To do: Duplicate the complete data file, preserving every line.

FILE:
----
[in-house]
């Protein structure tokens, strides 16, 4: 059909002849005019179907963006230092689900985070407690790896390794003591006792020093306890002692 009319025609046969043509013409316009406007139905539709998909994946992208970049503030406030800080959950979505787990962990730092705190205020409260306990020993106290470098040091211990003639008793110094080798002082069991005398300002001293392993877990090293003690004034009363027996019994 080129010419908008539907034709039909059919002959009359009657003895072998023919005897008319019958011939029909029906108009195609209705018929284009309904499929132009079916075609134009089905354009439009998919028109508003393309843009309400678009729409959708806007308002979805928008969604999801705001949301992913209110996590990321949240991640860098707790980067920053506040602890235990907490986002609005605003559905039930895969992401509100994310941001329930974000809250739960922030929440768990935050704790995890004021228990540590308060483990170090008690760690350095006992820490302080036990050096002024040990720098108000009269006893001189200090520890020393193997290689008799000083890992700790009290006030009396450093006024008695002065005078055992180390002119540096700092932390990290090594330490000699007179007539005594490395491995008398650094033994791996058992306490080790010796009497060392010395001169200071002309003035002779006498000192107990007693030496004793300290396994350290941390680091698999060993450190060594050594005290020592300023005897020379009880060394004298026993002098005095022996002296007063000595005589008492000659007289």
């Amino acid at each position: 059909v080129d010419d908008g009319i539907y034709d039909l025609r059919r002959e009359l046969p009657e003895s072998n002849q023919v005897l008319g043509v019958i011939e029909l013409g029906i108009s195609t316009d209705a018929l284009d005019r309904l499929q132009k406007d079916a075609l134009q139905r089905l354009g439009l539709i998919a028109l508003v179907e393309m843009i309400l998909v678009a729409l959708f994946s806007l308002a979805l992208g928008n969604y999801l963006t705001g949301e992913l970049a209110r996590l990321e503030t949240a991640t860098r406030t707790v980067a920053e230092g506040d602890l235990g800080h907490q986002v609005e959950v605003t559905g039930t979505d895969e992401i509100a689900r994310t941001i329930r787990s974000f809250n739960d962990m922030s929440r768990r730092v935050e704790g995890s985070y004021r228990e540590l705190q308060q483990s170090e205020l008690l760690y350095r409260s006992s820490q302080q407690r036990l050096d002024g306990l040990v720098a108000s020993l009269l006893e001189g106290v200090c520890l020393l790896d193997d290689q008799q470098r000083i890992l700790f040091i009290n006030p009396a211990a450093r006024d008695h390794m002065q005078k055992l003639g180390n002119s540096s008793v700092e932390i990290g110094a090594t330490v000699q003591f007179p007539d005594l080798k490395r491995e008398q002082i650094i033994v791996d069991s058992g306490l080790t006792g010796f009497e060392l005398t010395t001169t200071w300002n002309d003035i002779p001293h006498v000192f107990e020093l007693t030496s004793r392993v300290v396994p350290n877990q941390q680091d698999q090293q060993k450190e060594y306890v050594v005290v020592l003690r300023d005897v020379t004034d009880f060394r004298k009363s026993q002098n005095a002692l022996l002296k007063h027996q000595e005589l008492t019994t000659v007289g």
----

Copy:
[in-house]
């Protein structure tokens, strides 16, 4: 059909002849005019179907963006230092689900985070407690790896390794003591006792020093306890002692 009319025609046969043509013409316009406007139905539709998909994946992208970049503030406030800080959950979505787990962990730092705190205020409260306990020993106290470098040091211990003639008793110094080798002082069991005398300002001293392993877990090293003690004034009363027996019994 080129010419908008539907034709039909059919002959009359009657003895072998023919005897008319019958011939029909029906108009195609209705018929284009309904499929132009079916075609134009089905354009439009998919028109508003393309843009309400678009729409959708806007308002979805928008969604999801705001949301992913209110996590990321949240991640860098707790980067920053506040602890235990907490986002609005605003559905039930895969992401509100994310941001329930974000809250739960922030929440768990935050704790995890004021228990540590308060483990170090008690760690350095006992820490302080036990050096002024040990720098108000009269006893001189200090520890020393193997290689008799000083890992700790009290006030009396450093006024008695002065005078055992180390002119540096700092932390990290090594330490000699007179007539005594490395491995008398650094033994791996058992306490080790010796009497060392010395001169200071002309003035002779006498000192107990007693030496004793300290396994350290941390680091698999060993450190060594050594005290020592300023005897020379009880060394004298026993002098005095022996002296007063000595005589008492000659007289």
């Amino acid at each position: 059909v080129d010419d908008g009319i539907y034709d039909l025609r059919r002959e009359l046969p009657e003895s072998n002849q023919v005897l008319g043509v019958i011939e029909l013409g029906i108009s195609t316009d209705a018929l284009d005019r309904l499929q132009k406007d079916a075609l134009q139905r089905l354009g439009l539709i998919a028109l508003v179907e393309m843009i309400l998909v678009a729409l959708f994946s806007l308002a979805l992208g928008n969604y999801l963006t705001g949301e992913l970049a209110r996590l990321e503030t949240a991640t860098r406030t707790v980067a920053e230092g506040d602890l235990g800080h907490q986002v609005e959950v605003t559905g039930t979505d895969e992401i509100a689900r994310t941001i329930r787990s974000f809250n739960d962990m922030s929440r768990r730092v935050e704790g995890s985070y004021r228990e540590l705190q308060q483990s170090e205020l008690l760690y350095r409260s006992s820490q302080q407690r036990l050096d002024g306990l040990v720098a108000s020993l009269l006893e001189g106290v200090c520890l020393l790896d193997d290689q008799q470098r000083i890992l700790f040091i009290n006030p009396a211990a450093r006024d008695h390794m002065q005078k055992l003639g180390n002119s540096s008793v700092e932390i990290g110094a090594t330490v000699q003591f007179p007539d005594l080798k490395r491995e008398q002082i650094i033994v791996d069991s058992g306490l080790t006792g010796f009497e060392l005398t010395t001169t200071w300002n002309d003035i002779p001293h006498v000192f107990e020093l007693t030496s004793r392993v300290v396994p350290n877990q941390q680091d698999q090293q060993k450190e060594y306890v050594v005290v020592l003690r300023d005897v020379t004034d009880f060394r004298k009363s026993q002098n005095a002692l022996l002296k007063h027996q000595e005589l008492t019994t000659v007289g």